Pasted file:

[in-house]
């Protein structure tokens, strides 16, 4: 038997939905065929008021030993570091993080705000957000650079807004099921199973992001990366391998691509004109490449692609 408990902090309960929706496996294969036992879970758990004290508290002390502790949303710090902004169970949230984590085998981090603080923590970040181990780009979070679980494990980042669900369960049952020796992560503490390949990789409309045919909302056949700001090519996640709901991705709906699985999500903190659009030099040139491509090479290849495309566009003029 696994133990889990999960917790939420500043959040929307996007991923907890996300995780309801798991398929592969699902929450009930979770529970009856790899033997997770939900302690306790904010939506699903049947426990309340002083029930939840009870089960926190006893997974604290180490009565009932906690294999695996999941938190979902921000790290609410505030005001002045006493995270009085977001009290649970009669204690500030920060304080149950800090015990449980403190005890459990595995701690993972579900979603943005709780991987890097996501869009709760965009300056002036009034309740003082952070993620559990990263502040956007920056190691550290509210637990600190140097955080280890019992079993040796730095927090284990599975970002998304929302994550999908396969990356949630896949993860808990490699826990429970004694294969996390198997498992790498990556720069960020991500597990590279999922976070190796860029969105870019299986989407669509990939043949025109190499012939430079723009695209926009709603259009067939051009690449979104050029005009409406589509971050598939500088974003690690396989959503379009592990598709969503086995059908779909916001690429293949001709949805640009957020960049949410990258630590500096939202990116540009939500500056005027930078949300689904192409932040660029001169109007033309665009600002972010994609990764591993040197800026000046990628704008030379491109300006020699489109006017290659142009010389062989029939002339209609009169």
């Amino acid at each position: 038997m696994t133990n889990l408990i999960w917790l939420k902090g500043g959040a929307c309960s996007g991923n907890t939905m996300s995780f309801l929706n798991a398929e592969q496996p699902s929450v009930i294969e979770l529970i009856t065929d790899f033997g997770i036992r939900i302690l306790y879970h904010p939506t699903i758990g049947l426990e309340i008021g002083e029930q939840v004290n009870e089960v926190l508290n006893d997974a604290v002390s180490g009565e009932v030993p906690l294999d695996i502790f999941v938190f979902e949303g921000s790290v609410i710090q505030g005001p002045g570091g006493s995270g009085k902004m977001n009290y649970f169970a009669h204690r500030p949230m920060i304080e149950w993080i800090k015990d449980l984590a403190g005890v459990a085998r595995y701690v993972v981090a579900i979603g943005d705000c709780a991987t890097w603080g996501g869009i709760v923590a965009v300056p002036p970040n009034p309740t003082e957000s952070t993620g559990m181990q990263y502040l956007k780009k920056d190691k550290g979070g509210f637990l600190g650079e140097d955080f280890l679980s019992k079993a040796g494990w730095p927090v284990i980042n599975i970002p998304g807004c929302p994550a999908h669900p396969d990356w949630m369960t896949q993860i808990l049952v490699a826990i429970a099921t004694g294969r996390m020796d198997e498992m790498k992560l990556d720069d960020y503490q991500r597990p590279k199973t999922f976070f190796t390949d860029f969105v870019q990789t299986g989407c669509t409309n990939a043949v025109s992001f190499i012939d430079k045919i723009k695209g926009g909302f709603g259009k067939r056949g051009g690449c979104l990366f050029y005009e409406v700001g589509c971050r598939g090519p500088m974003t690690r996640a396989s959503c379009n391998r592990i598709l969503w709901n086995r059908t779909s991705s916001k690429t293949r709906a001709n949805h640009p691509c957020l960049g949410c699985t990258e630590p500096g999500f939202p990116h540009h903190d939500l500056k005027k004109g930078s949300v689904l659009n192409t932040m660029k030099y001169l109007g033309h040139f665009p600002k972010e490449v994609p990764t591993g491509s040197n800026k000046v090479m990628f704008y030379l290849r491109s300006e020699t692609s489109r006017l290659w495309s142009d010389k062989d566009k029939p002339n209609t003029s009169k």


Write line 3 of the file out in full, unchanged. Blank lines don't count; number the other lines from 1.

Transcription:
């Amino acid at each position: 038997m696994t133990n889990l408990i999960w917790l939420k902090g500043g959040a929307c309960s996007g991923n907890t939905m996300s995780f309801l929706n798991a398929e592969q496996p699902s929450v009930i294969e979770l529970i009856t065929d790899f033997g997770i036992r939900i302690l306790y879970h904010p939506t699903i758990g049947l426990e309340i008021g002083e029930q939840v004290n009870e089960v926190l508290n006893d997974a604290v002390s180490g009565e009932v030993p906690l294999d695996i502790f999941v938190f979902e949303g921000s790290v609410i710090q505030g005001p002045g570091g006493s995270g009085k902004m977001n009290y649970f169970a009669h204690r500030p949230m920060i304080e149950w993080i800090k015990d449980l984590a403190g005890v459990a085998r595995y701690v993972v981090a579900i979603g943005d705000c709780a991987t890097w603080g996501g869009i709760v923590a965009v300056p002036p970040n009034p309740t003082e957000s952070t993620g559990m181990q990263y502040l956007k780009k920056d190691k550290g979070g509210f637990l600190g650079e140097d955080f280890l679980s019992k079993a040796g494990w730095p927090v284990i980042n599975i970002p998304g807004c929302p994550a999908h669900p396969d990356w949630m369960t896949q993860i808990l049952v490699a826990i429970a099921t004694g294969r996390m020796d198997e498992m790498k992560l990556d720069d960020y503490q991500r597990p590279k199973t999922f976070f190796t390949d860029f969105v870019q990789t299986g989407c669509t409309n990939a043949v025109s992001f190499i012939d430079k045919i723009k695209g926009g909302f709603g259009k067939r056949g051009g690449c979104l990366f050029y005009e409406v700001g589509c971050r598939g090519p500088m974003t690690r996640a396989s959503c379009n391998r592990i598709l969503w709901n086995r059908t779909s991705s916001k690429t293949r709906a001709n949805h640009p691509c957020l960049g949410c699985t990258e630590p500096g999500f939202p990116h540009h903190d939500l500056k005027k004109g930078s949300v689904l659009n192409t932040m660029k030099y001169l109007g033309h040139f665009p600002k972010e490449v994609p990764t591993g491509s040197n800026k000046v090479m990628f704008y030379l290849r491109s300006e020699t692609s489109r006017l290659w495309s142009d010389k062989d566009k029939p002339n209609t003029s009169k």